That’s why the second part of each macarism is essential. Why in the world is that craziness true? Why is it flourishing to have poverty of spirit? Because you’ll be comforted. Yours is the kingdom of heaven. You are actually the sons of the kingdom.
For me, that was one of the many crucial parts in my study of the Sermon — recognizing that we have completely misunderstood the Beatitudes, right out of the chute. Then one of the bigger implications of that is that it’s one of the smoking guns that this is wisdom literature. This is what sages do — they offer macarisms or explanations of what true human flourishing looks like. And then, at the end, how does Jesus describe this whole Sermon on the Mount? Are you going to be wise or are you going to be a fool? The wise one builds their life on these words, the foolish one doesn’t and the result is either flourishing or destruction. It’s all throughout the Sermon, and studying the Beatitudes was one of the real turning points when I came to understand that.
AJWS: How do you connect your reading of the Beatitudes and the Sermon on the Mount to the passion in Matthew’s narrative — the climax of his plot?
JP: I would not say that Matthew’s whole point is the passion of Jesus. I’d say that Matthew wants to communicate a lot of key information about how to be a disciple and that the people of God are defined differently now. That includes and is inaugurated by Jesus’ death and resurrection, but those events are part of something bigger.
One crucial thing to recognize is that the message of the Gospels isn’t just that Jesus died for your sins. It’s that Jesus died as an atoning sacrifice and rose from the dead to inaugurate a new covenant, which is the means by which the reign of God is to be restored from heaven to earth. Once you define the gospel that way (which is a more biblical way of defining it), then things like the Sermon on the Mount and the other four discourses in Matthew that present Jesus as the sage-king, the philosopher-king, make sense. What a king means in the ancient world is the one who rules wisely, the one who takes care and shepherds his people with wisdom.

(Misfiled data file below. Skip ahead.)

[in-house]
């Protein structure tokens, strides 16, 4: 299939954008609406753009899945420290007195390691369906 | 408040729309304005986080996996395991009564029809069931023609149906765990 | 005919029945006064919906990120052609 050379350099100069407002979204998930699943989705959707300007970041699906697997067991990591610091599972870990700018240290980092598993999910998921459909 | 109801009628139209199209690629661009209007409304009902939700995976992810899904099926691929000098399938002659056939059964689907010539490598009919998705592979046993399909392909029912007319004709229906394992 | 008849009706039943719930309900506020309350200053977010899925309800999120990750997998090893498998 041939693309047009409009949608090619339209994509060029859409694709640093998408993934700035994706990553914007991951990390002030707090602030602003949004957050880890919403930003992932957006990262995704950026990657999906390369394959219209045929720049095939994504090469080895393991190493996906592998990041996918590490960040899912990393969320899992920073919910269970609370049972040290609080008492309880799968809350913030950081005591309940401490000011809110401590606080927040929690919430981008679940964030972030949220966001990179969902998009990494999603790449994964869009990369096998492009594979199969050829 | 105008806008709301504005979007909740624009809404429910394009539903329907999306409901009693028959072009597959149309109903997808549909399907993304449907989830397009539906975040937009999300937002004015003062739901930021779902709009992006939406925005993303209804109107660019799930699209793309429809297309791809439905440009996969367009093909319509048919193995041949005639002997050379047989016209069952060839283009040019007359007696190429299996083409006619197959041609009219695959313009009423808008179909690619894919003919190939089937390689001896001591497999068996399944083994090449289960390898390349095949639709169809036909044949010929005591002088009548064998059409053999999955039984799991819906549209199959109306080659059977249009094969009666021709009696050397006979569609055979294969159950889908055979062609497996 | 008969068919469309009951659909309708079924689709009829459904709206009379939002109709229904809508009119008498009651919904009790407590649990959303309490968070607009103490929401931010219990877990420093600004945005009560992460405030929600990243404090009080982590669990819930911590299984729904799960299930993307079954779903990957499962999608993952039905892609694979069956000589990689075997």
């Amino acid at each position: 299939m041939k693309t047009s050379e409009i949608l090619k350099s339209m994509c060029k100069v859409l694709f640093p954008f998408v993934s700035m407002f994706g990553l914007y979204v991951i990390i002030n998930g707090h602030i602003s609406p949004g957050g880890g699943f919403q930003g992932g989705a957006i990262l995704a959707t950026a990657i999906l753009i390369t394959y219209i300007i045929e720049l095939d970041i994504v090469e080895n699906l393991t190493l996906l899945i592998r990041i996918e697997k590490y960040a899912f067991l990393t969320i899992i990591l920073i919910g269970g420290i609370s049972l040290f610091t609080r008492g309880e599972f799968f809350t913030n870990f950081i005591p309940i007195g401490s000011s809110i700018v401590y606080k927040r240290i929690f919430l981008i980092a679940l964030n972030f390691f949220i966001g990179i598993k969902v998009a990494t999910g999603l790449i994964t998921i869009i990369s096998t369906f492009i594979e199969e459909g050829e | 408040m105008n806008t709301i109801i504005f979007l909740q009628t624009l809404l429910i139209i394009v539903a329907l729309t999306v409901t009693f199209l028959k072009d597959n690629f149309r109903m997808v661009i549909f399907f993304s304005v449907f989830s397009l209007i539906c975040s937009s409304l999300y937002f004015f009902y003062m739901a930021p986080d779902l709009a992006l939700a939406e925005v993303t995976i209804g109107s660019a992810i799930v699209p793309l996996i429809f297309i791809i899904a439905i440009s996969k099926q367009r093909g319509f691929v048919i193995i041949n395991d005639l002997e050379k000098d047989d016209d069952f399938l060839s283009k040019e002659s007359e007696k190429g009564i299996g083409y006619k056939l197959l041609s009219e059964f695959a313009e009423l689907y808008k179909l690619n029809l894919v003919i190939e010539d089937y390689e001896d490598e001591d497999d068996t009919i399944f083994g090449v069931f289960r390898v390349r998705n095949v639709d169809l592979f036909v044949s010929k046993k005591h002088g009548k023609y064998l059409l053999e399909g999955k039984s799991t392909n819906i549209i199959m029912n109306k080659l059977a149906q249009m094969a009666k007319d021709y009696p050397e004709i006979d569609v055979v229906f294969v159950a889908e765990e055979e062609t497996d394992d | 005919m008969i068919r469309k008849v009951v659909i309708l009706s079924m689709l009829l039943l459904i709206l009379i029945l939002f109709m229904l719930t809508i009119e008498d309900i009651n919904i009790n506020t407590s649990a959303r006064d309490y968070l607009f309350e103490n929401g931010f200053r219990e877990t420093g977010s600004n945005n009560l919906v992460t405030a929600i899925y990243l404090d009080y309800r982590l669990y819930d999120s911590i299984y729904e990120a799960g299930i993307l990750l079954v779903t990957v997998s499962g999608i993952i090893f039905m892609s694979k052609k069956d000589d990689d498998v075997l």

Once you see that and connect it with the bigger message of what the gospel is in the Gospels, we recognize this is not in conflict at all: Jesus is being presented as the king, the one who is inaugurating the reign of God on earth, so of course he is going to be giving teachings of wisdom for what it means to be a citizen of his kingdom.
AJWS: How did you get so interested in the Sermon on the Mount in the first place?
JP: It’s hard to remember exactly. Honestly, it was probably just from teaching Matthew, and then one year I decided to offer a course just on the Sermon. I saw it in the course catalogue, no one had taught it forever, and I thought, “I can probably say something about the Sermon on the Mount.” But when I started teaching I realized, “Holy cow, I have a lot to learn!” As a result, it’s helped me understand Matthew better — even writing this book helped me understand so many things about Matthew I’ve never seen before.
The origins are not very glamorous — in that sense it was just a class to teach. The things that struck me immediately were that I didn’t know anything about ethics and that I generally don’t agree with how most Christians approach them. So I quickly began to educate myself on ethics, and from that, Greek philosophy. The second thing I realized was that the history of the interpretation of the Sermon itself is just a tour de force and a fascinating revealer of all kinds of things — it has a Lutheran reading, a two kingdoms reading, a virtue ethics reading, a monastic reading. It quickly started to consume my thinking, and I’m very glad that it did.